You had a bad day, but then you’re cuddling with someone you like and suddenly you feel a LOT better. Why is that? Psychologically we as humans of course like the emotional bonding aspect of physical closeness, but it is also a physical reaction. When we cuddle, hug, kiss, hold hands etc. oxytocin kicks in.
What is Oxytocin?
What Causes Oxytocin to Be Released?
What Does the ‘Cuddle Hormone’ Do For Us?
Oxytocin & Orgasms
Hugs For a Healthier Heart
Research suggests that women who frequently hug their partners, thereby triggering oxytocin release, tend to have lower resting heart rates than those who do not. It is not certain that oxytocin release is the key reason for this, but it highlights the potential of hugs for promoting heart health.
Snuggle Away Sickness & Stress
Hold Each Other, Sleep Better
Higher levels of oxytocin have also been linked to sleeping quickly and deeply. Some studies also connect the hormone with a reduced occurrence of nightmares.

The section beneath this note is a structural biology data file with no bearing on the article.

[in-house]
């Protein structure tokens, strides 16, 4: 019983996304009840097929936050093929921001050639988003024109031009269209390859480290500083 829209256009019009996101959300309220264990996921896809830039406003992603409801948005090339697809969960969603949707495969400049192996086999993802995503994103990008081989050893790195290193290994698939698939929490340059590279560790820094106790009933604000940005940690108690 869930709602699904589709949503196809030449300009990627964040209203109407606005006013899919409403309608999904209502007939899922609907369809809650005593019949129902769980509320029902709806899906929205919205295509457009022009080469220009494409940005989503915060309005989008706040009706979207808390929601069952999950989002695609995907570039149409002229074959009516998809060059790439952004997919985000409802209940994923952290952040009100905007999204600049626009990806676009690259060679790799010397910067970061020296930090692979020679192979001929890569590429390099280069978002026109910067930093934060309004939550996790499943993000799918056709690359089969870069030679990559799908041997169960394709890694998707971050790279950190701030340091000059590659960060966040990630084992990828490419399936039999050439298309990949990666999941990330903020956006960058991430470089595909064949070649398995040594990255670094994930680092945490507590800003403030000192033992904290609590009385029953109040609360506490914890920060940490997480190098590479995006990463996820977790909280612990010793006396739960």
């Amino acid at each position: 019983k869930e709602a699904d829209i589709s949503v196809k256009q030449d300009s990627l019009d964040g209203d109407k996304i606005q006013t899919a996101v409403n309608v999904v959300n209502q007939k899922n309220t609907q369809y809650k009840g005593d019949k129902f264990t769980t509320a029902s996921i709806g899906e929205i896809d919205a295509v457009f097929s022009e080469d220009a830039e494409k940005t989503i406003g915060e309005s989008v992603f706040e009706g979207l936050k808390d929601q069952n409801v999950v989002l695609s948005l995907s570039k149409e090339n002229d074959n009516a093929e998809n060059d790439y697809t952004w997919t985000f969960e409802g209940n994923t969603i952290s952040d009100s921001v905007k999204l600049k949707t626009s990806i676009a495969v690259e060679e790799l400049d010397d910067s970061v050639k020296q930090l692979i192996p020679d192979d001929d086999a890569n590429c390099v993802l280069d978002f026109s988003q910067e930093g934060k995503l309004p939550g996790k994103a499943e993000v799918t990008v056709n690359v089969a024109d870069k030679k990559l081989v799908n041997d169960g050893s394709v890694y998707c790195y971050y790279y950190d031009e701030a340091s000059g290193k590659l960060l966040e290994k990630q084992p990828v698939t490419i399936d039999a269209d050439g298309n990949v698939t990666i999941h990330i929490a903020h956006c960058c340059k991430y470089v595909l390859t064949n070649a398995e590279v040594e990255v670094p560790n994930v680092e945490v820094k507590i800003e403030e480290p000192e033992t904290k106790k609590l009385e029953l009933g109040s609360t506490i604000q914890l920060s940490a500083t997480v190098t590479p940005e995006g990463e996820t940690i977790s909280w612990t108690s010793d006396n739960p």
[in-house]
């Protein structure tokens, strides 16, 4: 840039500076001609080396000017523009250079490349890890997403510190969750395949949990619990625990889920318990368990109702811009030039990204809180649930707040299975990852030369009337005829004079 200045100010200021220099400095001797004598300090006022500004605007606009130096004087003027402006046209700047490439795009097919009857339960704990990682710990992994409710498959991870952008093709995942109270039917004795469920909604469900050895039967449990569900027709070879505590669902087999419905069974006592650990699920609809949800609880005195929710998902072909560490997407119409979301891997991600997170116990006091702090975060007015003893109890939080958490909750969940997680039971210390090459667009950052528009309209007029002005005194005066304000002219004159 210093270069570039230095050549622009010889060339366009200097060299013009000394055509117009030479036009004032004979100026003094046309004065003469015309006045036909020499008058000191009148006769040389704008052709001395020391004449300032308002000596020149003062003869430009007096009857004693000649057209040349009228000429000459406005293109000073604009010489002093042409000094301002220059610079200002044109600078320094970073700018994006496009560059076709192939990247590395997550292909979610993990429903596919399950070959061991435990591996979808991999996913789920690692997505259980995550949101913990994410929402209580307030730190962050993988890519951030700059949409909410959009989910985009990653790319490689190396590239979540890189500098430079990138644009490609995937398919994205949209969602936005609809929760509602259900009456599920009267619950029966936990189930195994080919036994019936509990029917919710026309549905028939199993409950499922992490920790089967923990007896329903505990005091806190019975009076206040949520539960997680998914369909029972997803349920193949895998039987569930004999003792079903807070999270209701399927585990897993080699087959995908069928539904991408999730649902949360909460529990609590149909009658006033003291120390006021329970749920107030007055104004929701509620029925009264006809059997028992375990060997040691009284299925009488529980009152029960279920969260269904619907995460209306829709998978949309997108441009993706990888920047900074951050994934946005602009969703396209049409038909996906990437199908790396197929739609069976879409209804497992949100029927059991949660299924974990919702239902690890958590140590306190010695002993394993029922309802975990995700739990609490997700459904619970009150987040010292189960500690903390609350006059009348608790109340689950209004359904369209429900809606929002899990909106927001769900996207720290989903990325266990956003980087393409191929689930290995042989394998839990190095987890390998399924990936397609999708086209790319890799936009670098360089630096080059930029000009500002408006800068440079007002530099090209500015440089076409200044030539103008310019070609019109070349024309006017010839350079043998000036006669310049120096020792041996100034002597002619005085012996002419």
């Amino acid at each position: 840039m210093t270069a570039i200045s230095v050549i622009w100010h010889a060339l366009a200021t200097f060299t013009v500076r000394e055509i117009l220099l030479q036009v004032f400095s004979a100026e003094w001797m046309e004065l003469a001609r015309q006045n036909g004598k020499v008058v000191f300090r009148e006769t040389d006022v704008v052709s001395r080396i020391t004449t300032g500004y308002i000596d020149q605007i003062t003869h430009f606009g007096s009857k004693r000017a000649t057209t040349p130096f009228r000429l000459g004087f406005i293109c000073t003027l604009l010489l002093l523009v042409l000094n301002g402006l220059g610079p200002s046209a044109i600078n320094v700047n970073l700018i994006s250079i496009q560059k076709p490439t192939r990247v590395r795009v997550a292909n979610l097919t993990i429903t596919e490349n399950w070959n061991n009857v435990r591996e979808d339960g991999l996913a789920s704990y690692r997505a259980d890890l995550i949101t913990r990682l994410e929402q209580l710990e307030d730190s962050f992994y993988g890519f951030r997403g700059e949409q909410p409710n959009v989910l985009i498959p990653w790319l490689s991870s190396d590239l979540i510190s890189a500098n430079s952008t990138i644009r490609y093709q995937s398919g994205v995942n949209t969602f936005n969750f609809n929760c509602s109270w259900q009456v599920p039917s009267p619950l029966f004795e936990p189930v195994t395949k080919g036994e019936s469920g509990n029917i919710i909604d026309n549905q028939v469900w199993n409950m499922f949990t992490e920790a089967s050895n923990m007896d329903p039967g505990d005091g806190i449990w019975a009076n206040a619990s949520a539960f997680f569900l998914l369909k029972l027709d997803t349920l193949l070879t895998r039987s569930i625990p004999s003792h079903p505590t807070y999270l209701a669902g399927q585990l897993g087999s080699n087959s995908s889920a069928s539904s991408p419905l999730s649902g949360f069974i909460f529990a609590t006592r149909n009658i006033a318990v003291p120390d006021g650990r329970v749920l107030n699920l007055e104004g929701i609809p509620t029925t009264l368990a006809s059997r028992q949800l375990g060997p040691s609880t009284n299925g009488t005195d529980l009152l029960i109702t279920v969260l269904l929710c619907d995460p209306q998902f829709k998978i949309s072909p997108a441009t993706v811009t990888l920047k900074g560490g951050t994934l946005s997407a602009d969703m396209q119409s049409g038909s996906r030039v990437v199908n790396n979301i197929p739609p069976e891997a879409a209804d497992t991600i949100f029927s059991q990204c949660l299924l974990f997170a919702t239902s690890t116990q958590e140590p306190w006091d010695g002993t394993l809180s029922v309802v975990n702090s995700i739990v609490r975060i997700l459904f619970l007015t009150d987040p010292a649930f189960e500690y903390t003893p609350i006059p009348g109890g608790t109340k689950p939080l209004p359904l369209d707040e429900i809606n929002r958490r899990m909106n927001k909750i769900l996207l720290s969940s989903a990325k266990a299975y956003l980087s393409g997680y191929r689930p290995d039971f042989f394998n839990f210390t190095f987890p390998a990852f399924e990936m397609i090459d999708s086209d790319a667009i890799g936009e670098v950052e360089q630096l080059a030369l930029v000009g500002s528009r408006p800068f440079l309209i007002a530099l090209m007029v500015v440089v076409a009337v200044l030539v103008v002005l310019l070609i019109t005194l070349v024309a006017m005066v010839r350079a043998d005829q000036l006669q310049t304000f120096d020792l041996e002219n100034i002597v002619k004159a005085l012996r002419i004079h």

Cuddle More, Eat Less
Potential Treatments With the “Feel-Good-Hormone”
Oxytocin’s Dark Side
It may not be all kisses and hugs! Research has unveiled its involvement in shaping our social behaviours, both inclusive and exclusive. For instance, in a study, Dutch students given oxytocin spray exhibited favourable feelings toward fictional characters with Dutch names but negative sentiments toward those with German and Arab names in a short story they read. This suggests oxytocin may heighten affinity toward the in-group while fostering suspicion of the out-group. However, who belongs to the in-group and who belongs to the out-group strongly depends on the situation. Neuroscientist Robert Froemke, PhD, suggests that oxytocin may act more as an enhancer of existing emotions rather than solely a “love hormone”.